PASADENA, Calif. -- NASA's most advanced Mars rover, Curiosity, has landed on the Red Planet. The one-ton rover, hanging by ropes from a rocket backpack, touched down onto Mars Sunday to end a 36-week flight and begin a two-year investigation.
The Mars Science Laboratory (MSL) spacecraft that carried Curiosity succeeded in every step of the most complex landing ever attempted on Mars, including the final severing of the bridle cords and flyaway maneuver of the rocket backpack.
Curiosity landed at 10:32 p.m. PDT Aug. 5, (1:32 a.m. EDT Aug. 6) near the foot of a mountain three miles tall and 96 miles in diameter inside Gale Crater -- a phenomenal solar system "hole in one!"
During a nearly two-year prime mission, the rover will investigate whether the region ever offered conditions favorable for microbial life. The rover carries devices that will allow it to drill into rocks and take soil samples which it can then analyze using its built-in laboratory facilities. It also has the ability to fire LASER light beams at interesting rocks for remote analysis.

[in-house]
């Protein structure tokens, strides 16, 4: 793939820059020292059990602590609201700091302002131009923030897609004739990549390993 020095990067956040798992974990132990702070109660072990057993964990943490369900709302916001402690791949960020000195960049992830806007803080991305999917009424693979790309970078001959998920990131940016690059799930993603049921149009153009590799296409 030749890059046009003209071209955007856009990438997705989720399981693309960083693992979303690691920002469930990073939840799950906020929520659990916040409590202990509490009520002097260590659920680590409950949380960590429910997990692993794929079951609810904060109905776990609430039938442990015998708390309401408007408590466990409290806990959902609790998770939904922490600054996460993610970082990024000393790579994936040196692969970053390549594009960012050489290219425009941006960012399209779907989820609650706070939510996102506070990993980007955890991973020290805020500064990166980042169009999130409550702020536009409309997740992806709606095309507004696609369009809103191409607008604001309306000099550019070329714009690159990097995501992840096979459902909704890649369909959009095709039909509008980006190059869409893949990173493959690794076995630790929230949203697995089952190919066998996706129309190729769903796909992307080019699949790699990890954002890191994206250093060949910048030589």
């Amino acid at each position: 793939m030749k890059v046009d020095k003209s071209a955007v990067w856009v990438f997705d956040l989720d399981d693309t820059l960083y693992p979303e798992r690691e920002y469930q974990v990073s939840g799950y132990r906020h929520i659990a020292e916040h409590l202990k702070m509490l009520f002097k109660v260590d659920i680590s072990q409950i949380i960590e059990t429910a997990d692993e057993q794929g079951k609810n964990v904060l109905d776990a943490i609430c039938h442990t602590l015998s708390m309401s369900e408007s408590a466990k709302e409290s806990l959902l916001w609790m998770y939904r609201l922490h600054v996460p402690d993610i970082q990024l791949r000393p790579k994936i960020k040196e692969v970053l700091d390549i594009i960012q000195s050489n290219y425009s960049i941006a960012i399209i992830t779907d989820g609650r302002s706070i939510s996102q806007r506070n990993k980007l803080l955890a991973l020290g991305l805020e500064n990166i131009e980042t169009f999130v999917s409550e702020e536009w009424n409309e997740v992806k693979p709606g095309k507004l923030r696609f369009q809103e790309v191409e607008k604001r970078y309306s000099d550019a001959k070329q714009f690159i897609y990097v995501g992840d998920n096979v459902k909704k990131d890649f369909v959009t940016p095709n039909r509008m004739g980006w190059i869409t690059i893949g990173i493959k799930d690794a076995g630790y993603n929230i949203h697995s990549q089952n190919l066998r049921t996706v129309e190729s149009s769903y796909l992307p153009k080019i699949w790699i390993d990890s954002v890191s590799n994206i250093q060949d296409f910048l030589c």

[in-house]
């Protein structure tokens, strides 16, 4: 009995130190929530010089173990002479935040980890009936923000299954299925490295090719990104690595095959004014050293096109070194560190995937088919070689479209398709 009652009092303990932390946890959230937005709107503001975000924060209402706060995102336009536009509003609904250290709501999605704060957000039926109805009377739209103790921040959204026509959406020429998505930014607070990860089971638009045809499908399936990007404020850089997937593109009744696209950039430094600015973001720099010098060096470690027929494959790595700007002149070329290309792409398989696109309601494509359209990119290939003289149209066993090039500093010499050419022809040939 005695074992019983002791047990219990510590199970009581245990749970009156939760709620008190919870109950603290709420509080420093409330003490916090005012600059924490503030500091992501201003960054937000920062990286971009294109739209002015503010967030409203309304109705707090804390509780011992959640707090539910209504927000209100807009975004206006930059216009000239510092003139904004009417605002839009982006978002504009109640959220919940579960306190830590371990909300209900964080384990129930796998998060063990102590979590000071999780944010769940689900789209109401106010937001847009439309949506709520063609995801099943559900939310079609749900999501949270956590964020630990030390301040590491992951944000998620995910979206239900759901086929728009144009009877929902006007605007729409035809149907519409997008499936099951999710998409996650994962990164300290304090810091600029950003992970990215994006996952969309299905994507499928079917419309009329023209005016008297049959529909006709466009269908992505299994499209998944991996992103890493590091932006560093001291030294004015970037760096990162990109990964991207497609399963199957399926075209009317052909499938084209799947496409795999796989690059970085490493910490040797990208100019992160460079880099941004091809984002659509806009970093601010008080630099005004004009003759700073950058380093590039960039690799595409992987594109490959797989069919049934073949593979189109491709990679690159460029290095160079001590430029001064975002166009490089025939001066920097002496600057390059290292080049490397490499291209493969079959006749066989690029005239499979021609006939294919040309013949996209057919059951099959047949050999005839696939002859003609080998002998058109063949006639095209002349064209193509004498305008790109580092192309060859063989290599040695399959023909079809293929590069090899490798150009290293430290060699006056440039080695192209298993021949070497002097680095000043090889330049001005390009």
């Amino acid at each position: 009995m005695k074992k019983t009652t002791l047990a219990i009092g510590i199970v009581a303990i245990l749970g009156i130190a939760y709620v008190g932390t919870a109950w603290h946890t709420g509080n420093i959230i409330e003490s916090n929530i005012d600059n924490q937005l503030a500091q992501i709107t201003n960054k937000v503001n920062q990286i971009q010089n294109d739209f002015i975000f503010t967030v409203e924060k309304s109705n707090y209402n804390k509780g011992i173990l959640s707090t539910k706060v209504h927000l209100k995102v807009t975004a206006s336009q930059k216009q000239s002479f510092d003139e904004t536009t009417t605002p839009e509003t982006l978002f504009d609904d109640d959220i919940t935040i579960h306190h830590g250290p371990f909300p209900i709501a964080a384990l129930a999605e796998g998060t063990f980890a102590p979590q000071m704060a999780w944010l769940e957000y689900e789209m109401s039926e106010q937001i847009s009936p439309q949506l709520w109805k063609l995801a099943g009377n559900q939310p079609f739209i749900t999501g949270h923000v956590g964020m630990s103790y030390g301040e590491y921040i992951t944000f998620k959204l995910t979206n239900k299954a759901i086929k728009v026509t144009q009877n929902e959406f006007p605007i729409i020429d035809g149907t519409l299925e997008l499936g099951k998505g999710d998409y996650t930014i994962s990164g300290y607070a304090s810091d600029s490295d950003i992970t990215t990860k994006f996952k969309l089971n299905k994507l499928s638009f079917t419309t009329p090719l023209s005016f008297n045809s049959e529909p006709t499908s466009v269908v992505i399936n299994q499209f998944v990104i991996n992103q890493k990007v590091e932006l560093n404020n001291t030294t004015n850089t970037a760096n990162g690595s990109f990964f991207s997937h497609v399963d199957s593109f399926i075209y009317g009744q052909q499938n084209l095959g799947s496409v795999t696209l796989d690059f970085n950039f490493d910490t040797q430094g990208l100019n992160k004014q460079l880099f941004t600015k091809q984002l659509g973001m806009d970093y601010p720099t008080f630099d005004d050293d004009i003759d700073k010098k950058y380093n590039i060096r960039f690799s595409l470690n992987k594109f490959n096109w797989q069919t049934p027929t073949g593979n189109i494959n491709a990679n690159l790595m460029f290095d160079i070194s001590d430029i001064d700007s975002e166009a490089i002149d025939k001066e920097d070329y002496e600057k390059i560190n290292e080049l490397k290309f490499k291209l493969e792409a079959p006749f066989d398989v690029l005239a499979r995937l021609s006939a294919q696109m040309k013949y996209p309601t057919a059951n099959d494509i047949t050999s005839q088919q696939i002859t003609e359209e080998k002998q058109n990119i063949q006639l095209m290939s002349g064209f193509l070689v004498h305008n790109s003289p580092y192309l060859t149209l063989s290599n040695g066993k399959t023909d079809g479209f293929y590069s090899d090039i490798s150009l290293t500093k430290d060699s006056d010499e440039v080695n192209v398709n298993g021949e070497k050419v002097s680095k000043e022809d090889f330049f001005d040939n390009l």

Engineers will run through a series of tests and procedures to prepare the small car-sized rover for driving. New images from the surface of Mars are expected within a few days once the machine's camera mast is raised and sensors are turned on.
Curiosity is powered by a radioactive heat source rather than by solar cells. Since it does not depend upon the Sun for energy, the rover can operate at full power all year long, at night, and will stand less threat from dust accumulation -- Mars is a very dusty place!
Image: Curiosity descending towards the surface of Mars, hanging from its supersonic parachute (larger of the two dots inside the white box). Image was captured by the HiRISE camera aboard the Mars Reconnaissance Orbiter spacecraft orbiting the Red Planet. Credit: NASA/JPL-Caltech/Univ. of Arizona